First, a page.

We live at a noisy time in a noisy world. But we have some control over it. Turing our thoughts, our minds and hearts, to God instead of to the maelstrom around us will keep us on the right path.

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Everyday Grace: Keeping Afloat Through the Storms

We all feel buffeted, these days. What seemed to be “the ways things are” one day don’t necessarily continue into the next. The difficulties of navigating a world that feels increasingly stormy sometimes feel overwhelming.

When we’re afraid, bad things happen to our bodies and minds. Fear activates the brain’s amygdala, a sensor that gives us three response options: fight, flight, or freeze. To ensure we have everything we need to carry out this instinctual response, the amygdala limits activity in the prefrontal cortex, where logical thought, clear decisions, and rational choices are generated. So fear keeps us from being our best selves.

What can we do?

  1. Pray. St. Augustine said, “Pray as though everything depended on God. Work as though everything depended on you.” When faced with fear, pray for courage, and trust that all things work for the good for those who love the Lord. You’ll find it easier to plan your next steps when you start with prayer.
  2. Take action. Help someone else, volunteer some time, donate some money, share a meal or a coffee with a friend to talk, cool down when you feel angry by breathing deeply or taking a walk. Do your best to turn toward solutions rather than amplifying problems.
  3. Choose joy. In these difficult times, joy is an act of resistance against the darkness. There are moments of beauty and peace all around us: try to see them. If you can see the light, you can become a light for others.

Remember that there has always been something to fear. We’re not alone; history proves that there have been times worse than the one in which we live. If we can see the world as it is, rather than as we are, our perspective changes. God made this world and loves this world. If we can reflect that love, the world will become more lovable.

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Everyday Grace 3 Lessons from Martin Luther King, Jr.

We don’t have to be Baptists to learn important lessons from this Baptist preacher, any more than others need to be Catholic to learn important lessons from Saint Teresa of Calcutta. Some people’s faith and wisdom simply belong to the world as a whole. How can his principles of nonviolence inspire Catholics today? 

  • Our mission as Catholics seeks to defeat injustice—not people. Those who oppress are themselves oppressed. Today, pray for those who do evil, that their hearts might be open to the Good News of Christ and their lives transformed by his love. 
  • As trite as it may seem, choosing love instead of hate is essential. Jesus told us to love our enemies and do good to those who injure us. In these partisan times, it’s easy to hate “the other side.” Jesus never said we have to agree with them: he just said we have to love them.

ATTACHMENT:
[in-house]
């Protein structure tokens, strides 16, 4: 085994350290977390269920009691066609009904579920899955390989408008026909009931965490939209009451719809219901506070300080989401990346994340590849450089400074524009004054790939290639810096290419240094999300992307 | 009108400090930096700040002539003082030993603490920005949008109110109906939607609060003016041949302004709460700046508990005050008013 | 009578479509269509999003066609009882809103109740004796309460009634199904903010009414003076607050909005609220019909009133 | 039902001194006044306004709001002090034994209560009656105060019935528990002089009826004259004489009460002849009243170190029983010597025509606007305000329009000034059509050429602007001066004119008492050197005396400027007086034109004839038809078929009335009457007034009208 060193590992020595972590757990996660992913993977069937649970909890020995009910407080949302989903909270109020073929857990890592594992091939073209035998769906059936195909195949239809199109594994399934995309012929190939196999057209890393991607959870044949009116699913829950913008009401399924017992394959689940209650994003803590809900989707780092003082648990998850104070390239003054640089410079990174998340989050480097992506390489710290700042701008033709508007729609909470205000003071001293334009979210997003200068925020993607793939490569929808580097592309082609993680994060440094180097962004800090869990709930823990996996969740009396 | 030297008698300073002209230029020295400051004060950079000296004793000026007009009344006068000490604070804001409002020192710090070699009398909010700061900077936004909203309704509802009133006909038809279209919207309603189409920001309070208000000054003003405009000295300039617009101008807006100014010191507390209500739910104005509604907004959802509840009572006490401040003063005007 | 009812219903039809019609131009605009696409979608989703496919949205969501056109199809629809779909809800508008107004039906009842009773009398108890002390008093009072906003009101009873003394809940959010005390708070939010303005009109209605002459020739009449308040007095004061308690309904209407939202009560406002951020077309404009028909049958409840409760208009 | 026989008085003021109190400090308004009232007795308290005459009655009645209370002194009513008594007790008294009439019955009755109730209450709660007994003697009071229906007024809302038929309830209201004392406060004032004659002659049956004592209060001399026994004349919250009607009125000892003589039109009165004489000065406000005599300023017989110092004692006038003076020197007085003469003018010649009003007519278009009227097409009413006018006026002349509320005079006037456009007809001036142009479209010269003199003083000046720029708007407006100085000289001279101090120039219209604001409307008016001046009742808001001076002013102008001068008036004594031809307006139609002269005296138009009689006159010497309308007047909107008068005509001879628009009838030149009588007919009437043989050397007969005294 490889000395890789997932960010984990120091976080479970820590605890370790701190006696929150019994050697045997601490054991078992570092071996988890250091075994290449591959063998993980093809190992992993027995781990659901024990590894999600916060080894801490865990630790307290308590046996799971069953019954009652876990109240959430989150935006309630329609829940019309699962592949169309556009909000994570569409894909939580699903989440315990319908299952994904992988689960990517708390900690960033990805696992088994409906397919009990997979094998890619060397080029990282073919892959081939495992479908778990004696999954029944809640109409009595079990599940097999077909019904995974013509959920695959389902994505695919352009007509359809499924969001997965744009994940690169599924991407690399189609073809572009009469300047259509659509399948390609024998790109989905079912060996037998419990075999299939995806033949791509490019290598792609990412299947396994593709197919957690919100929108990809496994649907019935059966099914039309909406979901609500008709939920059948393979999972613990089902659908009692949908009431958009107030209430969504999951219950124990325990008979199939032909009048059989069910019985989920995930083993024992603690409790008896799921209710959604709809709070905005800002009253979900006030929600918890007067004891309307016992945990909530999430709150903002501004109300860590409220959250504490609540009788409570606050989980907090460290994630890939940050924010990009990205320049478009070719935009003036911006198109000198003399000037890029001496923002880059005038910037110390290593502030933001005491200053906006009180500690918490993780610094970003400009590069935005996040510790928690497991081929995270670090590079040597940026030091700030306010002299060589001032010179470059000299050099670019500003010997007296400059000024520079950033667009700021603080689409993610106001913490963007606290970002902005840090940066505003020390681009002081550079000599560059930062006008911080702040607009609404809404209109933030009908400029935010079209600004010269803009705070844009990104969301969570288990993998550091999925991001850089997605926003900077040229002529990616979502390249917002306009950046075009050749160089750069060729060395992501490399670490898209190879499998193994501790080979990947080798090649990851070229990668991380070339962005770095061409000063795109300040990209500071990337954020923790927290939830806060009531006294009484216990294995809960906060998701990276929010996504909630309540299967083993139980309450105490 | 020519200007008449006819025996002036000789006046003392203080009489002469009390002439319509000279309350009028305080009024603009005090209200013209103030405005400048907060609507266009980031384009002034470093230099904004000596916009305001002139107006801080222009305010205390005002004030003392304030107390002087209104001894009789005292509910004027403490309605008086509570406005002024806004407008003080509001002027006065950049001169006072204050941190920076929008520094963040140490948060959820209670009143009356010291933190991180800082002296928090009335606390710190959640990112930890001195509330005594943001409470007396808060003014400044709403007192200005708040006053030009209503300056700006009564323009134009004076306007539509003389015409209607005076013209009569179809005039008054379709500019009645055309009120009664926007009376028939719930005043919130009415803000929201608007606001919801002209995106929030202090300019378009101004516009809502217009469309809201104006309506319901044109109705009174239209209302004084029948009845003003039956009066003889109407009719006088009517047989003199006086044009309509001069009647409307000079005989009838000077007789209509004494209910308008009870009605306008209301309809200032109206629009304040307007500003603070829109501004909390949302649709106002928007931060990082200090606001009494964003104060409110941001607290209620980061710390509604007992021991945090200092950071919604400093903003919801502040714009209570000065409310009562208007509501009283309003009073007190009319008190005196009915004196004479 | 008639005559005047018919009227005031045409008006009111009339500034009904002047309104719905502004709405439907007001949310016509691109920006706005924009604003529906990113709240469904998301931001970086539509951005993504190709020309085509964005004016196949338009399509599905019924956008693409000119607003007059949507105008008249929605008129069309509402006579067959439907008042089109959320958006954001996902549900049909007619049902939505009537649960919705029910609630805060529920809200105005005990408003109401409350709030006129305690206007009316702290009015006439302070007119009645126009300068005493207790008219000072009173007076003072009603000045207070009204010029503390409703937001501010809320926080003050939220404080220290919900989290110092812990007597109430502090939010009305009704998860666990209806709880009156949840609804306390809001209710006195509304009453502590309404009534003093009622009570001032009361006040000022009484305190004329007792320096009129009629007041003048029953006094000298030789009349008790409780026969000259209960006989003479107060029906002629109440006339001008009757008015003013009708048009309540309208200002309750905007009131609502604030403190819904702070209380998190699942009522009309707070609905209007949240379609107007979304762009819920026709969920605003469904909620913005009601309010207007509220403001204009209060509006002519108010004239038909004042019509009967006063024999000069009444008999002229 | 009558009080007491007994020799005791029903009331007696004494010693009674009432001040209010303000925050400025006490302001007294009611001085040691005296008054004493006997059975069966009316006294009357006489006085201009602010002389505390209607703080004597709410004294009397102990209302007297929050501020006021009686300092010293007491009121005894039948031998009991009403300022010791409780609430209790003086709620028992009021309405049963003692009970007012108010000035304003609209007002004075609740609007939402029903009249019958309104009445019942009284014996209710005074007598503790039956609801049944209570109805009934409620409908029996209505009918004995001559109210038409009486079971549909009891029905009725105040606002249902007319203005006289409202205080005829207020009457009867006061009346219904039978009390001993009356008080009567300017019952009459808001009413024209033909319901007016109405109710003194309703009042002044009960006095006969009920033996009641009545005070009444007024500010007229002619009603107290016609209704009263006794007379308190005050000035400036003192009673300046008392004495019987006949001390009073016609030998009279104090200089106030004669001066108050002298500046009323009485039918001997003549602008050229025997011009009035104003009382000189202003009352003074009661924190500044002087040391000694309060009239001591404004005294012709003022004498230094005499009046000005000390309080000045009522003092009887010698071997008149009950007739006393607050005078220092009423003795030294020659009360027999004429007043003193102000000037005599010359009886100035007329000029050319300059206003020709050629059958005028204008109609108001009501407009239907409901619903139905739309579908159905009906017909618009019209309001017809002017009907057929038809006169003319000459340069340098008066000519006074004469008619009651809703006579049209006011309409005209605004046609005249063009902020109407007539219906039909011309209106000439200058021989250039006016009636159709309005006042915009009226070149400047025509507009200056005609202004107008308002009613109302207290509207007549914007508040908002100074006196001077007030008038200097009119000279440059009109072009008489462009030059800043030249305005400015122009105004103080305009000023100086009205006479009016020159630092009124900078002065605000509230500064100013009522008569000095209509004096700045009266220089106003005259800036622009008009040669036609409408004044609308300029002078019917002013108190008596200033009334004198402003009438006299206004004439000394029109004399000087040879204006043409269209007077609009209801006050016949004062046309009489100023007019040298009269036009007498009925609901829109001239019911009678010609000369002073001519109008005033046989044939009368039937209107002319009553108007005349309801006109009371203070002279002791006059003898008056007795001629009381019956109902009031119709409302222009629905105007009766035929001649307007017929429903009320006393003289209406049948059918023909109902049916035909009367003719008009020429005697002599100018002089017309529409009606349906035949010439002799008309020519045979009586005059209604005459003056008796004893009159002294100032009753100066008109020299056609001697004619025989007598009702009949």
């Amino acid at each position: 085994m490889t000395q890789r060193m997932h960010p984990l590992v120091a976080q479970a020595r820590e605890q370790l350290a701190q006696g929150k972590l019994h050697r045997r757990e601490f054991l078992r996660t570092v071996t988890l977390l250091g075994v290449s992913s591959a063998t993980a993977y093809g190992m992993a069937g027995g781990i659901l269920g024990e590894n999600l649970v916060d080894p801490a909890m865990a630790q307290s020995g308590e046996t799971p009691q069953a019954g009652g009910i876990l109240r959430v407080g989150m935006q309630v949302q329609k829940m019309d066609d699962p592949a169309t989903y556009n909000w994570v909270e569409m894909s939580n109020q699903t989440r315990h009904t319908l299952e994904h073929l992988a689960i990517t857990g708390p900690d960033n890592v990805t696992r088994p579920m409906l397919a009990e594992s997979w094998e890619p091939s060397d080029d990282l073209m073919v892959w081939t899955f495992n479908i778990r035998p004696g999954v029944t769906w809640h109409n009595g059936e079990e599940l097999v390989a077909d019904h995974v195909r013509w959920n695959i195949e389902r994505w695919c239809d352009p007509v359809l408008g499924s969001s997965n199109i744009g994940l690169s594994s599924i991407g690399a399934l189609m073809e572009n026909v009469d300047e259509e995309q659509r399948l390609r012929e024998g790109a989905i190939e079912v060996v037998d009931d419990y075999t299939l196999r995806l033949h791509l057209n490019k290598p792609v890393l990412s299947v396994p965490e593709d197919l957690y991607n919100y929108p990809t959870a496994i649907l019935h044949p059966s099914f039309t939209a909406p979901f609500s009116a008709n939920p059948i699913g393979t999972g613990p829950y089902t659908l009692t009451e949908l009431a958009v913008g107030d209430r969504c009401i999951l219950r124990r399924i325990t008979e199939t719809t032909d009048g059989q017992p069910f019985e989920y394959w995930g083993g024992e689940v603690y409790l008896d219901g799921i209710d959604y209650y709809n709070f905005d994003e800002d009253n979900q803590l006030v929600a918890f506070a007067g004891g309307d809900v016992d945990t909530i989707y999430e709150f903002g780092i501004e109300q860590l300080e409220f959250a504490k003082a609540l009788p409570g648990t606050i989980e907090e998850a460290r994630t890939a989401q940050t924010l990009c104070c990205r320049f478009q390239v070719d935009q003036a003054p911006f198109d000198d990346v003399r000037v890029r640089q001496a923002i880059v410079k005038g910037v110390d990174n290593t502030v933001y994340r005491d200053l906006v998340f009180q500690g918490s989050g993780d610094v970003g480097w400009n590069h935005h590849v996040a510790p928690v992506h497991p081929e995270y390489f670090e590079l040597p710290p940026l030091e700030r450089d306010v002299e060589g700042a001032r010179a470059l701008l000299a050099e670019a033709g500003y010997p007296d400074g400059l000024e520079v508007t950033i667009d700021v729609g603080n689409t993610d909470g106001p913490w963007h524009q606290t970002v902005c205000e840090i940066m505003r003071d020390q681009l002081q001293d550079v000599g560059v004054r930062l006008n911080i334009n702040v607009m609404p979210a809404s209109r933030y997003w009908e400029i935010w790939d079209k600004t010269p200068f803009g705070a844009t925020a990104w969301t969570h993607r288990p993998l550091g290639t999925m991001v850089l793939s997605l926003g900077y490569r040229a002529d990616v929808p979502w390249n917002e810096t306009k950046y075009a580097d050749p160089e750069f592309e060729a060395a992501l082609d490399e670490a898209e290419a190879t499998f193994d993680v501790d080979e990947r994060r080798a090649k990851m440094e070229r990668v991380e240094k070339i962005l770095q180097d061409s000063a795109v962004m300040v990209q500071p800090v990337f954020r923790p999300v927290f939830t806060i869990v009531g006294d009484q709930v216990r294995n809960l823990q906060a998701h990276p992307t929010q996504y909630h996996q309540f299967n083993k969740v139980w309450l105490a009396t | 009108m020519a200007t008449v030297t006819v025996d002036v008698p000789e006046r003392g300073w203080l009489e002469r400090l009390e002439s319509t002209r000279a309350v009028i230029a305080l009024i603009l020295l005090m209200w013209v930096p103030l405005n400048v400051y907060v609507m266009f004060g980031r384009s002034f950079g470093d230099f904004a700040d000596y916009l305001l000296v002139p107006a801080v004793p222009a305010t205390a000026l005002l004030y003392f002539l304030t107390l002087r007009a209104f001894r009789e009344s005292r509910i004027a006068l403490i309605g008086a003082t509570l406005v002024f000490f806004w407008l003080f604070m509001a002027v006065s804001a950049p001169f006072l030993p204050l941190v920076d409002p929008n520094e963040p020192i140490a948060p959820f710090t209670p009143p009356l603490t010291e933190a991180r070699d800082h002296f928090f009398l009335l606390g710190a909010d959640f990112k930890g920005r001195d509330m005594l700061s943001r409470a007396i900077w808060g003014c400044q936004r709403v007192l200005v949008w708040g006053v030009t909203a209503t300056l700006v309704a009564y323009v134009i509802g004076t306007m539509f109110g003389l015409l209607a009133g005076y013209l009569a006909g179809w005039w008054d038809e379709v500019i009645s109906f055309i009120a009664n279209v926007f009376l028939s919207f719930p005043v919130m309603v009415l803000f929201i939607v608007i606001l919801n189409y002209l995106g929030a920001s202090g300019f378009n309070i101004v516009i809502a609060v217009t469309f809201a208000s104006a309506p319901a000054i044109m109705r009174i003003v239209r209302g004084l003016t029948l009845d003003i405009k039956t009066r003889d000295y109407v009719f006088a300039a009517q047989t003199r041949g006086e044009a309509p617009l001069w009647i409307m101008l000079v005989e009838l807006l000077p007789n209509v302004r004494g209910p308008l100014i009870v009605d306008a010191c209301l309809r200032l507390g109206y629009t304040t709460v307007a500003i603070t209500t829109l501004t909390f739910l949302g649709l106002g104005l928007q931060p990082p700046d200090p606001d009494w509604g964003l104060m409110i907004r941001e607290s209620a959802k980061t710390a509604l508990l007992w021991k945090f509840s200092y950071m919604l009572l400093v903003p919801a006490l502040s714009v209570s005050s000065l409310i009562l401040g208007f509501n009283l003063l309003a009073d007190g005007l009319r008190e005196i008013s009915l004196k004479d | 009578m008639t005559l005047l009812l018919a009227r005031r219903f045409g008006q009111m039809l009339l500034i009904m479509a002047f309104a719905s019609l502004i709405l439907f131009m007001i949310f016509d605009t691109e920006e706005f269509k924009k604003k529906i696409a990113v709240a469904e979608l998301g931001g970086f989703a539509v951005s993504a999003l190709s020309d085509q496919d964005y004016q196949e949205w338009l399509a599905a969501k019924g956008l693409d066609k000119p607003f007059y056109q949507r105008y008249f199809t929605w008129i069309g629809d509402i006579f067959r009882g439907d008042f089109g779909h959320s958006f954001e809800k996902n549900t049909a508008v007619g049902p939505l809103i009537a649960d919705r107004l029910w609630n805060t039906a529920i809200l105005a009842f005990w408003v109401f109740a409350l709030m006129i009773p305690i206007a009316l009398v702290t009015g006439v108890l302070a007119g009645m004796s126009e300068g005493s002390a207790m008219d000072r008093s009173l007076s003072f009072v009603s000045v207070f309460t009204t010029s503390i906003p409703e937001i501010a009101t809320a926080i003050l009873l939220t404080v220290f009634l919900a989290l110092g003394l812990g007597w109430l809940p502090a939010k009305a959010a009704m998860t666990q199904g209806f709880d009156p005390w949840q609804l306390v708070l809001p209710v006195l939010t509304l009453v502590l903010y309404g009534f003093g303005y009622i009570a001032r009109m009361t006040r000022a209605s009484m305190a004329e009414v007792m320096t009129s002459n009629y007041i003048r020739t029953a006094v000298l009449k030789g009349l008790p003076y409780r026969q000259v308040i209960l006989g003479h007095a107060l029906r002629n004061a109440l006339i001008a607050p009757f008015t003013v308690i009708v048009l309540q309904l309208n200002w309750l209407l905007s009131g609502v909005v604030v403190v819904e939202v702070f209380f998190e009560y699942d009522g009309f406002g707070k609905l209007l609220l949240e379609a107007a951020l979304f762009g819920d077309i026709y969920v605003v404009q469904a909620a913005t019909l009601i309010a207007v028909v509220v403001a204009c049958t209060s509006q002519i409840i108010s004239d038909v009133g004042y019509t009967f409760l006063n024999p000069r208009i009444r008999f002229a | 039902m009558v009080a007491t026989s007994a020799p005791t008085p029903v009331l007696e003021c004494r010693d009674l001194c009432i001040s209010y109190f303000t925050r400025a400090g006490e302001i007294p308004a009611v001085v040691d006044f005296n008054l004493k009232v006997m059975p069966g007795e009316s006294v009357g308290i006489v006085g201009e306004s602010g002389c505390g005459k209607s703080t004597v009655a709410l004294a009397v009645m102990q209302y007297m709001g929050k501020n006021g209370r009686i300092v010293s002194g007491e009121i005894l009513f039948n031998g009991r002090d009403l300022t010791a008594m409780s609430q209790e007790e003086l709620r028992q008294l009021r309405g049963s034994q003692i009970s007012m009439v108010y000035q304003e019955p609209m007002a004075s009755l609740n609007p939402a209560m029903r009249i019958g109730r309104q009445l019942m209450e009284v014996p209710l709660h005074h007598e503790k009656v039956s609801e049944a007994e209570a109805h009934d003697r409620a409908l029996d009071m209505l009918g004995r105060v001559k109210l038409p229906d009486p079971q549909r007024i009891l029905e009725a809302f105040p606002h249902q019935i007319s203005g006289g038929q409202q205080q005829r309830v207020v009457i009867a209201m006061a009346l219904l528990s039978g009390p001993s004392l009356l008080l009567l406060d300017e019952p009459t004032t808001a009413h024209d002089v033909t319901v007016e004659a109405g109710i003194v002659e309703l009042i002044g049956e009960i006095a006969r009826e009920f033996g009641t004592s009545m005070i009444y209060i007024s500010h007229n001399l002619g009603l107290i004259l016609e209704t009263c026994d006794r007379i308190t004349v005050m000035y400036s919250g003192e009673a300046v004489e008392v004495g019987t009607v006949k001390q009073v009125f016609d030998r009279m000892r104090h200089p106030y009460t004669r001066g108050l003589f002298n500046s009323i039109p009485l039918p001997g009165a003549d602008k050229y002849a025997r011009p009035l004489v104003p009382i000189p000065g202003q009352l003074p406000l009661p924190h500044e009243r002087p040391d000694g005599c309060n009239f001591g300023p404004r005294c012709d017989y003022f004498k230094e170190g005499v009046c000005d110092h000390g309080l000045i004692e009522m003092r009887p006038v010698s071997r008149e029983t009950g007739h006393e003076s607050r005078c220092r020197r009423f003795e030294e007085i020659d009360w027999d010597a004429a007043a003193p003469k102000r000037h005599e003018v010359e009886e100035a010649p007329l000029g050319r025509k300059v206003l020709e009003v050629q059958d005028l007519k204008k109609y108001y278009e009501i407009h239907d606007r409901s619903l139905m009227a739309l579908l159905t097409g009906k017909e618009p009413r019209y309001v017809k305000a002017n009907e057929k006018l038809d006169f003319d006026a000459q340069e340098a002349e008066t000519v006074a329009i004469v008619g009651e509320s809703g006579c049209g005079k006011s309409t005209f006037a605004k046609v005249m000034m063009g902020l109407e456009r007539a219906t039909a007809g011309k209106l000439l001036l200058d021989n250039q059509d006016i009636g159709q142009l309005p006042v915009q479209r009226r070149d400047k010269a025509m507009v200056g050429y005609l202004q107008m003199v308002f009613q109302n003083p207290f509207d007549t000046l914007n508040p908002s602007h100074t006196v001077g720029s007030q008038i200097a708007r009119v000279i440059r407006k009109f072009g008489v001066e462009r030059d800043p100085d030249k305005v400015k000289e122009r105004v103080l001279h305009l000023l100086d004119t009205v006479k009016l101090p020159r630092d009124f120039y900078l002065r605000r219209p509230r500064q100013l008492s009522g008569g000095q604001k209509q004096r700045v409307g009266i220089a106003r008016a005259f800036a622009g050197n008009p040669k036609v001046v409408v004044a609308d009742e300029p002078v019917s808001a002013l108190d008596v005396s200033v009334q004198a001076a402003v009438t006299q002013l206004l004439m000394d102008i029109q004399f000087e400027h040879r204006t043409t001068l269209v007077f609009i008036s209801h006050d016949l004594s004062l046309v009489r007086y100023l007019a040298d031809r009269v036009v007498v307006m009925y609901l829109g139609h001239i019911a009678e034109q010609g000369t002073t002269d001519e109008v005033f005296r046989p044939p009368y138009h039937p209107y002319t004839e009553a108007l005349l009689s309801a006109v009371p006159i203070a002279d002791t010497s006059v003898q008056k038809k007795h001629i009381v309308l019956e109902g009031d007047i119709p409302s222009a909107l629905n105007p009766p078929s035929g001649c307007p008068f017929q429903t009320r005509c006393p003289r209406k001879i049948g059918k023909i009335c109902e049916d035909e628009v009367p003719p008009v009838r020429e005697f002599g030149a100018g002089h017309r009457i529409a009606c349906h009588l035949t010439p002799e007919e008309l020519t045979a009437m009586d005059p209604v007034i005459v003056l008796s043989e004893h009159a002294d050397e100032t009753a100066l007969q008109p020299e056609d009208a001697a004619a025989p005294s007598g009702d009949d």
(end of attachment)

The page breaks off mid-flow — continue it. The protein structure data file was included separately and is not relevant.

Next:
• We need to work toward redemption and reconciliation. Our purpose is to seek the kingdom of God, and that means enlarging our community to include everyone in friendship and understanding.  

Is there someone you can reach out to—today? Someone who thinks differently from you, who might believe in something to which you are passionately opposed? Your nonjudgmental gesture might just prove their tipping-point. As Christians, we’re supposed to look and act differently from the culture around us. Martin Luther King Jr. knew that, and lived it. Can we? 

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Everyday Grace: 3 Tricks for Finding Patience

And, yes, we do have to find patience. Writer Albert Mohler has observed, “Patience is not optional for the Christian.” St. Paul repeatedly writes to the people in his scattered communities about being patient with each other—so often, in fact, that it’s clear they had as much trouble with patience as we do! But God may be at work in those with whom we are experiencing disagreement and conflict. How can we incorporate that knowledge in our daily lives? 

  • Look inside. When you find yourself experiencing impatience, stop and ask yourself, “why is this bothering me so much?” Chances are good that you’re upset disproportionally to the situation itself (does it really matter so much that someone cut in front of you in line?); understanding why it’s making you crazy can make you… less crazy. 
  • Count to 10. No, really. This simple and obvious trick absolutely works. When you’re done counting, most of your initial impulse (to yell, say something you’ll later regret, etc.) will go away. Impatience is an impulse, not a thought, and by delaying the impulse you allow for thought to step in. 
  • Just love. God loves this person; you can do the same. Your child just broke a family heirloom? Your coworker is too slow? Somebody at the movie theater keeps sniffling? Jesus died for them, too. God loves them in that moment. Take a deep breath and you’ll find that you can love them in spite of it all. 

I’m constantly reminded of St. Francis of Assisi and his quote, “you may be the only Gospel your neighbor ever reads.” When the person ahead of me at the grocery store does something I don’t like, is the Gospel reflected in my reaction? As Catholics, we are role models for others, and the impulse of impatience, though clearly very human, is not sending the right message. The good news? Patience can be learned: we just have to try.